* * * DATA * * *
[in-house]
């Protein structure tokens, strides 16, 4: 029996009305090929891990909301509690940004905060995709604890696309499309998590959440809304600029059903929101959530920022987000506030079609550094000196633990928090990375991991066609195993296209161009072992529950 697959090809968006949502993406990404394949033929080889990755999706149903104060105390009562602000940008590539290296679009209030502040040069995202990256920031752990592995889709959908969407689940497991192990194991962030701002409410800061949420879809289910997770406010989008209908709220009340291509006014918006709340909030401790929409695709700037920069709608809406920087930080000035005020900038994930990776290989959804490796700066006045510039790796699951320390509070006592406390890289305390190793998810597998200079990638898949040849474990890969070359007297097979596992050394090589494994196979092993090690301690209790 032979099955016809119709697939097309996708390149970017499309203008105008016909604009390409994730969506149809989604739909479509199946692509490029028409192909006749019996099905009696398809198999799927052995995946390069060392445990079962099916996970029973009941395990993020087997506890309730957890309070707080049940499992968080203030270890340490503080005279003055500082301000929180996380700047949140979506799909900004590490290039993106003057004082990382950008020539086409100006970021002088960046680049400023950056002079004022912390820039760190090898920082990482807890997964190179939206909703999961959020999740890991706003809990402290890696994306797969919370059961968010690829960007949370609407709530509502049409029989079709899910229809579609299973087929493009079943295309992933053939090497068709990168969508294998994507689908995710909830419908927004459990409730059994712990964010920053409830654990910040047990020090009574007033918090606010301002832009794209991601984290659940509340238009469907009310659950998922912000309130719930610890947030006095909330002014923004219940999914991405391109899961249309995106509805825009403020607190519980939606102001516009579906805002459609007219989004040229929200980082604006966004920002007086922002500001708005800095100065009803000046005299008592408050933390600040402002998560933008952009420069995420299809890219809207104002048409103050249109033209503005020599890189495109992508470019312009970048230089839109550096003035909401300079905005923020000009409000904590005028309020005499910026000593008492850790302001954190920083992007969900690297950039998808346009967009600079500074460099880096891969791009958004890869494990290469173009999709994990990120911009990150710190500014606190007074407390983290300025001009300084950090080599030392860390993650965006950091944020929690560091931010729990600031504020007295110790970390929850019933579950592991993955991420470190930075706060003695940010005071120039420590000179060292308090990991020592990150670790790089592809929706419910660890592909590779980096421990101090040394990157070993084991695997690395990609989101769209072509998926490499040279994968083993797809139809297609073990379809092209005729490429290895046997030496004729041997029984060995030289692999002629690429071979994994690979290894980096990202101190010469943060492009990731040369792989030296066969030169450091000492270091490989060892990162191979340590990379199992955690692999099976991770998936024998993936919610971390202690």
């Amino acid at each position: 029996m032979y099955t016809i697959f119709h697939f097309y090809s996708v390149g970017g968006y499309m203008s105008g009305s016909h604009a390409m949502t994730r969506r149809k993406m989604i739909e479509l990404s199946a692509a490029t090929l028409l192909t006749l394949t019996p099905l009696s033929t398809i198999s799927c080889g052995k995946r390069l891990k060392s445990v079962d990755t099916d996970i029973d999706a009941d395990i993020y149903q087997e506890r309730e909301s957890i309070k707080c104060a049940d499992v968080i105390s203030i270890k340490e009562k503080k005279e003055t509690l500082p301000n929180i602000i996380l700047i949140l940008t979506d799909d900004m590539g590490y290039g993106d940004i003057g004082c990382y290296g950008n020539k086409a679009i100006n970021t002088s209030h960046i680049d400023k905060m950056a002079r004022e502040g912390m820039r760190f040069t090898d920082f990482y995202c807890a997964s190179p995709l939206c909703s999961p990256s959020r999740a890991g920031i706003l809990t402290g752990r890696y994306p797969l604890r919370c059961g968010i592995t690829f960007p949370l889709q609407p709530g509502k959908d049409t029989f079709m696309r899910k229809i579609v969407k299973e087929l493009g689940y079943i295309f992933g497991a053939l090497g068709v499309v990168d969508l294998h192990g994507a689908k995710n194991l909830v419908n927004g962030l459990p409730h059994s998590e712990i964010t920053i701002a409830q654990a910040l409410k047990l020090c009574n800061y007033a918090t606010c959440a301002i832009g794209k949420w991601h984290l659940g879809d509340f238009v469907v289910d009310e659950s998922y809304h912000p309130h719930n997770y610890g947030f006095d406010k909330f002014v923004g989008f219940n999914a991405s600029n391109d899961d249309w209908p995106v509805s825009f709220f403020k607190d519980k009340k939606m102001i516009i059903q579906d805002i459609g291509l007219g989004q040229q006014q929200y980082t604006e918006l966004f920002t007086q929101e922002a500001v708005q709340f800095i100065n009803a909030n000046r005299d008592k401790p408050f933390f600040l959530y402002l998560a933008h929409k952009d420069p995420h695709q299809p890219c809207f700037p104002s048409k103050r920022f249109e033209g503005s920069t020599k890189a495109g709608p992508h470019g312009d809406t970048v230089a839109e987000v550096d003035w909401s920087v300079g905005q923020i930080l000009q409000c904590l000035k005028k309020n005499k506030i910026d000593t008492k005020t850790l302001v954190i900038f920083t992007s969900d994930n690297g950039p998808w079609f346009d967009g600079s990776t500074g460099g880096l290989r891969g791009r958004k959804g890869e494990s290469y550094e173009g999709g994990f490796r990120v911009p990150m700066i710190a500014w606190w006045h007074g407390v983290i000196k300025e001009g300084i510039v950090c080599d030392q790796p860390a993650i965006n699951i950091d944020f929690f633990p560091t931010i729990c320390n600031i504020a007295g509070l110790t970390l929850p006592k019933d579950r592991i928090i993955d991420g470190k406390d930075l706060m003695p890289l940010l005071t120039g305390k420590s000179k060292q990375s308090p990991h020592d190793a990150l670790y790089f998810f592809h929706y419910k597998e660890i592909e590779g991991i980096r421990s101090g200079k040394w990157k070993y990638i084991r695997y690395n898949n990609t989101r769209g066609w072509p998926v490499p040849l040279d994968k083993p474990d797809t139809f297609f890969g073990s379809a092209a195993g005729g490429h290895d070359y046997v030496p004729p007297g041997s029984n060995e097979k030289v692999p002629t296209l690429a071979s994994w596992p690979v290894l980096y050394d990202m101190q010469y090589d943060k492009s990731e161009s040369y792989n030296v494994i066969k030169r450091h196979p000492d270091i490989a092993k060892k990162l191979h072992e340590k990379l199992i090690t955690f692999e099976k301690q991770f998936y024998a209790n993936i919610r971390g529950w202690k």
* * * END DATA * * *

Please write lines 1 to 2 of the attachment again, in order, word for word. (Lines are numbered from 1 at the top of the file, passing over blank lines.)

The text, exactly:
[in-house]
């Protein structure tokens, strides 16, 4: 029996009305090929891990909301509690940004905060995709604890696309499309998590959440809304600029059903929101959530920022987000506030079609550094000196633990928090990375991991066609195993296209161009072992529950 697959090809968006949502993406990404394949033929080889990755999706149903104060105390009562602000940008590539290296679009209030502040040069995202990256920031752990592995889709959908969407689940497991192990194991962030701002409410800061949420879809289910997770406010989008209908709220009340291509006014918006709340909030401790929409695709700037920069709608809406920087930080000035005020900038994930990776290989959804490796700066006045510039790796699951320390509070006592406390890289305390190793998810597998200079990638898949040849474990890969070359007297097979596992050394090589494994196979092993090690301690209790 032979099955016809119709697939097309996708390149970017499309203008105008016909604009390409994730969506149809989604739909479509199946692509490029028409192909006749019996099905009696398809198999799927052995995946390069060392445990079962099916996970029973009941395990993020087997506890309730957890309070707080049940499992968080203030270890340490503080005279003055500082301000929180996380700047949140979506799909900004590490290039993106003057004082990382950008020539086409100006970021002088960046680049400023950056002079004022912390820039760190090898920082990482807890997964190179939206909703999961959020999740890991706003809990402290890696994306797969919370059961968010690829960007949370609407709530509502049409029989079709899910229809579609299973087929493009079943295309992933053939090497068709990168969508294998994507689908995710909830419908927004459990409730059994712990964010920053409830654990910040047990020090009574007033918090606010301002832009794209991601984290659940509340238009469907009310659950998922912000309130719930610890947030006095909330002014923004219940999914991405391109899961249309995106509805825009403020607190519980939606102001516009579906805002459609007219989004040229929200980082604006966004920002007086922002500001708005800095100065009803000046005299008592408050933390600040402002998560933008952009420069995420299809890219809207104002048409103050249109033209503005020599890189495109992508470019312009970048230089839109550096003035909401300079905005923020000009409000904590005028309020005499910026000593008492850790302001954190920083992007969900690297950039998808346009967009600079500074460099880096891969791009958004890869494990290469173009999709994990990120911009990150710190500014606190007074407390983290300025001009300084950090080599030392860390993650965006950091944020929690560091931010729990600031504020007295110790970390929850019933579950592991993955991420470190930075706060003695940010005071120039420590000179060292308090990991020592990150670790790089592809929706419910660890592909590779980096421990101090040394990157070993084991695997690395990609989101769209072509998926490499040279994968083993797809139809297609073990379809092209005729490429290895046997030496004729041997029984060995030289692999002629690429071979994994690979290894980096990202101190010469943060492009990731040369792989030296066969030169450091000492270091490989060892990162191979340590990379199992955690692999099976991770998936024998993936919610971390202690």